In 1992, for the country's 125th anniversary, Prime Minister Brian Mulroney appointed 18 prominent Canadians to the Privy Council, including Rocket Richard. This was a somewhat controversial move, as the privy council usually consists only of people closely associated with government, such as former Governor-Generals, cabinet ministers, Speakers of the House, and Chief Justices. It was then that he received the prefix "The Honourable" to his name.

The Rocket was present for the last Habs game in the Montreal Forum, before the opening of the new Molson Centre in 1996. The humble man was the recipient of the longest standing ovation in the city's history, breaking down in tears at this display of devotion to the man who inspired millions. Later, the Montreal Canadians donated the Maurice "Rocket" Richard Trophy in 1999 to the NHL, which is awarded annually to the regular season goal scoring leader.

When he was in his 70's, Maurice Richard fought a battle against Parkinson's Disease and abdominal cancer, finally succumbing to the cancer at the age of 78, on May 27, 2000.

Maurice Richard both defined and transcended the game of hockey. He set standards for scoring which, to this day, are the benchmarks for excellence and stardom in the NHL. But what truly set him apart - what made him a special hero to the fans - was his extraordinary intensity. He played with great emotion and flair and possessed an unmatched will to win. His dazzling combination of skill and drive not only made him one of the greatest hockey players ever, it also made him a symbol to all of what it takes to be a true champion.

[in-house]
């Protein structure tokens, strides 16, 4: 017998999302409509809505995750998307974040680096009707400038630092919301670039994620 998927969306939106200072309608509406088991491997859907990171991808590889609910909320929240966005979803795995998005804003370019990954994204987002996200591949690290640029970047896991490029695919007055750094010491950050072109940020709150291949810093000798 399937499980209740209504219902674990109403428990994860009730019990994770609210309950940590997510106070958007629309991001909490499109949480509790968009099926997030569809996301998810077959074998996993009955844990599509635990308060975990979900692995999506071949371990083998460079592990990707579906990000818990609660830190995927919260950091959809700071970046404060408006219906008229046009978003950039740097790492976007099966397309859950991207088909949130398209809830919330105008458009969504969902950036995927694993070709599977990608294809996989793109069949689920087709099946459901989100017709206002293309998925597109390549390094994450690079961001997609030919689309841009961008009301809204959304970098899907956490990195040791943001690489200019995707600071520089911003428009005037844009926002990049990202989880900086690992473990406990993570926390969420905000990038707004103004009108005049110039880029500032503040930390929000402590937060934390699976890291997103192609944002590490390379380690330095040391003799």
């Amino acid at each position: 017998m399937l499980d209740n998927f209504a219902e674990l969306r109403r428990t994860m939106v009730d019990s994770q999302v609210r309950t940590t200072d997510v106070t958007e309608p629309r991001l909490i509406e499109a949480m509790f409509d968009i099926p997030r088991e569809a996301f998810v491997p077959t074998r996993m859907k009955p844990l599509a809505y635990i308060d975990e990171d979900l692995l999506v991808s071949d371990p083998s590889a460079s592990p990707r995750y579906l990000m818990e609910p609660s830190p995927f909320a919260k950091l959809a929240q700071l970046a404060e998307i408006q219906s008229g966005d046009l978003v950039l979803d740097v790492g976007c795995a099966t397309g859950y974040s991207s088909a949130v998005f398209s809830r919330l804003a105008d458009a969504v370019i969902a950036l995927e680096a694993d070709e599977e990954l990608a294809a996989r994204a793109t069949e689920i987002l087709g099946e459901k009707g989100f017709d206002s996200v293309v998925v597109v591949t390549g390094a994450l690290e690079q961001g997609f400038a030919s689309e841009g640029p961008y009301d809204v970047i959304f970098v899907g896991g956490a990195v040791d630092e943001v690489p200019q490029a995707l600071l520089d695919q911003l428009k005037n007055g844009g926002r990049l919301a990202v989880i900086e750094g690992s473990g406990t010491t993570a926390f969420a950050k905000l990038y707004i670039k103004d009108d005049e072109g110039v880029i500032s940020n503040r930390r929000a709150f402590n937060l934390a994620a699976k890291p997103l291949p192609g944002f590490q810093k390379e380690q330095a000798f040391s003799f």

"The Rocket" enriched the lives of everyone who had the privilege and pleasure of watching him in action and who, today, are flooded with memories of his incredible exploits.

-Prime Minister Jean Chrétien

Year    Team                 GP   G   A   Pts   Pim
1942-43 Montreal Canadiens   16   5   6    11     4 
1943-44 Montreal Canadiens   46  32  22    54    45
1944-45 Montreal Canadiens   50  50  23    73    46
1945-46 Montreal Canadiens   50  27  21    48    50
1946-47 Montreal Canadiens   60  45  26    71    69
1947-48 Montreal Canadiens   53  28  25    53    89
1948-49 Montreal Canadiens   59  20  18    38   110
1949-50 Montreal Canadiens   70  43  22    65   114
1950-51 Montreal Canadiens   65  42  24    66    97 
1951-52 Montreal Canadiens   48  27  17    44    44 
1952-53 Montreal Canadiens   70  28  33    61   112
1953-54 Montreal Canadiens   70  37  30    67   112
1954-55 Montreal Canadiens   67  38  36    74   125
1955-56 Montreal Canadiens   70  38  33    71    89 
1956-57 Montreal Canadiens   63  33  29    62    74 
1957-58 Montreal Canadiens   28  15  19    34    28 
1958-59 Montreal Canadiens   42  17  21    38    27 
1959-60 Montreal Canadiens   51  19  16    35    50  
NHL Totals                  978 544  421  965  1285

Harold Rogers - #22 << Greatest Canadian Number #23 >> General Sir Arthur Currie #24

Canadian Broadcasting Corporation. "Maurice 'Rocket' Richard," People - CBC Archives. 2005. <archives.cbc.ca/IDD-1-74-85/people/rocket_richard> (February 18, 2006).
Government of Canada Privy Council Office. "Statement by the Prime Minister (Maurice "The Rocket" Richard)," Former Prime Minister's Archive. May 27, 2000. <www.pco-bcp.gc.ca/default.asp?Language=E&Page=pmarchive&Sub=NewsReleases&Doc=richard.20000527_e.htm> (February 18, 2006).
Canadian Museum of Civilization. "Media - Maurice "Rocket" Richard Biography," Civilization.ca December 10, 2002. <www.civilization.ca/media/docs/fsric01e.html> (February 18, 2006).
Wikipedia. "Maurice Richard," Wikipedia, the free encyclopedia. 18 February 2006. <en.wikipedia.org/wiki/Rocket_Richard> (February 18, 2006).
Édimage Plus. "Maurice Richard," THE GREAT NAMES OF THE FRENCH CANADIAN COMMUNITY. <edimage.ca/edimage/grandspersonnages/en/carte_r05.html> (February 18, 2006).
Hockey Fans.com. "Maurice Richard Biography, pictures, and stats," Hockey Fans. 2005. <www.hockey-fans.com/players/richard.php> (February 18, 2006).